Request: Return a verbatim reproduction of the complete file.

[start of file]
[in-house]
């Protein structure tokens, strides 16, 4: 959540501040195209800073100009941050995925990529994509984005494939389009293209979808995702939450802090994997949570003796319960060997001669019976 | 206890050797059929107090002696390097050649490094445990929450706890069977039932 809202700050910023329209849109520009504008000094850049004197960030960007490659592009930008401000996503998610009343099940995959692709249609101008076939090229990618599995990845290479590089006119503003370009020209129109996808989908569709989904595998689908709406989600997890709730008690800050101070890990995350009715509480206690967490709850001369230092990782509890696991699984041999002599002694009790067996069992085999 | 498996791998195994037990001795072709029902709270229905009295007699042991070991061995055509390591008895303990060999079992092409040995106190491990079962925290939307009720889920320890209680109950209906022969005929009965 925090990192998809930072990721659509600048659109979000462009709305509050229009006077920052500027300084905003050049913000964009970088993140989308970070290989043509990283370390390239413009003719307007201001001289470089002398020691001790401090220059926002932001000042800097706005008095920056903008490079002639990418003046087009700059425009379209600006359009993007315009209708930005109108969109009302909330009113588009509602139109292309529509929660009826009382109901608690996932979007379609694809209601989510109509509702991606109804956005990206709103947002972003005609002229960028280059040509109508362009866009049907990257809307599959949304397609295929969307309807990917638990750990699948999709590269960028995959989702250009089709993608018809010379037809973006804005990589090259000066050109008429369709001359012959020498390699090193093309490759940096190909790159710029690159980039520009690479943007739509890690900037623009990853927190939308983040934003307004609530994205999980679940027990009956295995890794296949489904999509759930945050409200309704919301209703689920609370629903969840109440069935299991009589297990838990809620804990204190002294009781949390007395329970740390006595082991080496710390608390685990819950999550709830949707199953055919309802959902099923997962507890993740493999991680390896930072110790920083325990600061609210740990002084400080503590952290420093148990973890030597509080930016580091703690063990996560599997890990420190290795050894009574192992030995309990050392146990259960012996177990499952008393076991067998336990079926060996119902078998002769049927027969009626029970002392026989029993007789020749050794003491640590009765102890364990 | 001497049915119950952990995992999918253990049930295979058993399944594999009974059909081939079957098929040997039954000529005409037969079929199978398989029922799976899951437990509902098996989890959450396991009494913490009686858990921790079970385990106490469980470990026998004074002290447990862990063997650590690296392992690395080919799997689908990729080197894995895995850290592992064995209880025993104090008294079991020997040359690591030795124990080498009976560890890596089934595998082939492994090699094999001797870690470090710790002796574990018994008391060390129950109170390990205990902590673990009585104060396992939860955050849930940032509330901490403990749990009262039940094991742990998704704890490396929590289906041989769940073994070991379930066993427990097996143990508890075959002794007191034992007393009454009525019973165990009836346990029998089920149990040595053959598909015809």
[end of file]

[in-house]
């Protein structure tokens, strides 16, 4: 959540501040195209800073100009941050995925990529994509984005494939389009293209979808995702939450802090994997949570003796319960060997001669019976 | 206890050797059929107090002696390097050649490094445990929450706890069977039932 809202700050910023329209849109520009504008000094850049004197960030960007490659592009930008401000996503998610009343099940995959692709249609101008076939090229990618599995990845290479590089006119503003370009020209129109996808989908569709989904595998689908709406989600997890709730008690800050101070890990995350009715509480206690967490709850001369230092990782509890696991699984041999002599002694009790067996069992085999 | 498996791998195994037990001795072709029902709270229905009295007699042991070991061995055509390591008895303990060999079992092409040995106190491990079962925290939307009720889920320890209680109950209906022969005929009965 925090990192998809930072990721659509600048659109979000462009709305509050229009006077920052500027300084905003050049913000964009970088993140989308970070290989043509990283370390390239413009003719307007201001001289470089002398020691001790401090220059926002932001000042800097706005008095920056903008490079002639990418003046087009700059425009379209600006359009993007315009209708930005109108969109009302909330009113588009509602139109292309529509929660009826009382109901608690996932979007379609694809209601989510109509509702991606109804956005990206709103947002972003005609002229960028280059040509109508362009866009049907990257809307599959949304397609295929969307309807990917638990750990699948999709590269960028995959989702250009089709993608018809010379037809973006804005990589090259000066050109008429369709001359012959020498390699090193093309490759940096190909790159710029690159980039520009690479943007739509890690900037623009990853927190939308983040934003307004609530994205999980679940027990009956295995890794296949489904999509759930945050409200309704919301209703689920609370629903969840109440069935299991009589297990838990809620804990204190002294009781949390007395329970740390006595082991080496710390608390685990819950999550709830949707199953055919309802959902099923997962507890993740493999991680390896930072110790920083325990600061609210740990002084400080503590952290420093148990973890030597509080930016580091703690063990996560599997890990420190290795050894009574192992030995309990050392146990259960012996177990499952008393076991067998336990079926060996119902078998002769049927027969009626029970002392026989029993007789020749050794003491640590009765102890364990 | 001497049915119950952990995992999918253990049930295979058993399944594999009974059909081939079957098929040997039954000529005409037969079929199978398989029922799976899951437990509902098996989890959450396991009494913490009686858990921790079970385990106490469980470990026998004074002290447990862990063997650590690296392992690395080919799997689908990729080197894995895995850290592992064995209880025993104090008294079991020997040359690591030795124990080498009976560890890596089934595998082939492994090699094999001797870690470090710790002796574990018994008391060390129950109170390990205990902590673990009585104060396992939860955050849930940032509330901490403990749990009262039940094991742990998704704890490396929590289906041989769940073994070991379930066993427990097996143990508890075959002794007191034992007393009454009525019973165990009836346990029998089920149990040595053959598909015809």